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  • Scott Adams

    Atopic Dermatitis More Common in Adults with Multiple Autoimmune Diseases

    Scott Adams
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    Reviewed and edited by a celiac disease expert.

      Adults with multiple autoimmune diseases were more likely to develop atopic dermatitis those with just one autoimmune disease.


    Terrestrial connections. Image: CC BY-ND 2.0--Masha Sardari
    Caption: Terrestrial connections. Image: CC BY-ND 2.0--Masha Sardari

    Celiac.com 01/04/2021 - Researchers have long known that the common chronic skin disorder atopic dermatitis is associated with other atopic conditions. A growing body of evidence supports a connection with non-atopic conditions, including autoimmune diseases, such as celiac disease, but data are limited with respect to autoimmune conditions. To remedy the situation, a research team recently examined the connection between atopic dermatitis and autoimmune diseases.

    The research team included L.U. Ivert, C.F. Wahlgren, B. Lindelöf, H. Dal, M. Bradley, and E.K. Johansson. They are variously affiliated with the Dermatology and Venereology Unit, Department of Medicine Solna, Karolinska Institutet, Stockholm, Sweden; the unit of Dermatology, Theme Inflammation and Infection, Karolinska University Hospital, Stockholm, Sweden; the Theme Cancer unit, Karolinska University Hospital, Stockholm, Sweden; and the Dermatological and Venereal Clinic, Södersjukhuset, Stockholm, Sweden.



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    For their case–controlled study, the team looked at the Swedish national healthcare registers, and looked at data from the entire Swedish population, aged 15 years or younger, from 1968 to 2016. 

    The researchers matched all atopic dermatitis cases by sex and age to healthy controls; including cases with an inpatient diagnosis of atopic dermatitis from 1968, and/or a specialist outpatient diagnosis of atopic dermatitis from 2001. In all, the team found 104,832 cases of atopic dermatitis, and matched them to 1,022,435 control subjects.

    Adults with multiple autoimmune diseases were more likely to develop atopic dermatitis than those with just one autoimmune disease. The associations were especially strong between atopic dermatitis and autoimmune dermatological, gastrointestinal and rheumatological diseases.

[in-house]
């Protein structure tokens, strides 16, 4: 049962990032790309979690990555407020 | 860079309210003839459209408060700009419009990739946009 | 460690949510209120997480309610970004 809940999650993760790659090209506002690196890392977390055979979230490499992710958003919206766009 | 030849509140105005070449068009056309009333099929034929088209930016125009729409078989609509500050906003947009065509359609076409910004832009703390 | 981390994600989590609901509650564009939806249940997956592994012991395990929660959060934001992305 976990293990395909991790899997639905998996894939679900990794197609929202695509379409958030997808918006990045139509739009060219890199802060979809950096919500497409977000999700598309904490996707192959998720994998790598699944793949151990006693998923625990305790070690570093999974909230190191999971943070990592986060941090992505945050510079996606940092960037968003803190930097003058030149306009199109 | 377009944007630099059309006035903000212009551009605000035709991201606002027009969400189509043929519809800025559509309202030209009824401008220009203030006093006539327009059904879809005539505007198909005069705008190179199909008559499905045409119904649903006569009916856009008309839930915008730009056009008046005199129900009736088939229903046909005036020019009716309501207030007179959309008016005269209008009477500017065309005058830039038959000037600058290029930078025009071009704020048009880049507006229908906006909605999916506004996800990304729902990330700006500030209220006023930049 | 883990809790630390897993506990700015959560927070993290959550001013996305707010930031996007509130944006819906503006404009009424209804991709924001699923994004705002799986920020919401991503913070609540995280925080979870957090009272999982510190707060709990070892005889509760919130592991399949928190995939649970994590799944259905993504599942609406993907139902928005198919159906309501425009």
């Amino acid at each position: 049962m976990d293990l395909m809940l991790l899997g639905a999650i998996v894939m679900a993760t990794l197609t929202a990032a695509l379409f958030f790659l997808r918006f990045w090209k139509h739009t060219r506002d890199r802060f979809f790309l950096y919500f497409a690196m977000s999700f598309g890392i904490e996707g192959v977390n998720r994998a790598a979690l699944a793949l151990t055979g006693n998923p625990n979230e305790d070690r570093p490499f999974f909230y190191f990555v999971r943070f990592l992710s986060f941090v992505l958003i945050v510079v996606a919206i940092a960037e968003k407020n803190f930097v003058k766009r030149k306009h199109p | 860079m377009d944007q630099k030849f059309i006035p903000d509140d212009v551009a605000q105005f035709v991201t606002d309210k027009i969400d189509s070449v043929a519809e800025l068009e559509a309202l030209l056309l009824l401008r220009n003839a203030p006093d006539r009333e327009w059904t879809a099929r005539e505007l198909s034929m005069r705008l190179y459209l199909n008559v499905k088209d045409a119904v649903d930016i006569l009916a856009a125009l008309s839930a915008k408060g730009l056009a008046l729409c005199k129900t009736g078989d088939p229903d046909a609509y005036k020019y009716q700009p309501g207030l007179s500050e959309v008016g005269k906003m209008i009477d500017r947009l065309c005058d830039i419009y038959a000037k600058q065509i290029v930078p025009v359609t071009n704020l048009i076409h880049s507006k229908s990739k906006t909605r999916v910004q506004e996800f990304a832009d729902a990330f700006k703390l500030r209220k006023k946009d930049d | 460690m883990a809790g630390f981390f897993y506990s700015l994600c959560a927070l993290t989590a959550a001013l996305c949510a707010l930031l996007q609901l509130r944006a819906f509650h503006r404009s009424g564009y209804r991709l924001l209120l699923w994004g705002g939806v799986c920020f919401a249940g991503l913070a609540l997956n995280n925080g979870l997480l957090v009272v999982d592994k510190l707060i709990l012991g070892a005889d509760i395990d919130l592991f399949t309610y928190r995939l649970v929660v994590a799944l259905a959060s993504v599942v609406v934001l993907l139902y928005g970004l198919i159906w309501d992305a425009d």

The study was funded by the Swedish Asthma and Allergy Association Research Foundation, Hudfonden (The Welander‐Finsen Foundation), and The Swedish Society for Dermatology and Venereology. The authors declare no conflicts of interest.

    These results invite further study of the relationship between atopic dermatitis and autoimmune conditions, such as celiac disease.


    Read more in the British Journal of Dermatology

    Edited by Scott Adams

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  • About Me

    Scott Adams was diagnosed with celiac disease in 1994, and, due to the nearly total lack of information available at that time, was forced to become an expert on the disease in order to recover. In 1995 he launched the site that later became Celiac.com to help as many people as possible with celiac disease get diagnosed so they can begin to live happy, healthy gluten-free lives.  He is co-author of the book Cereal Killers, and founder and publisher of the (formerly paper) newsletter Journal of Gluten Sensitivity. In 1998 he founded The Gluten-Free Mall which he sold in 2014. Celiac.com does not sell any products, and is 100% advertiser supported.


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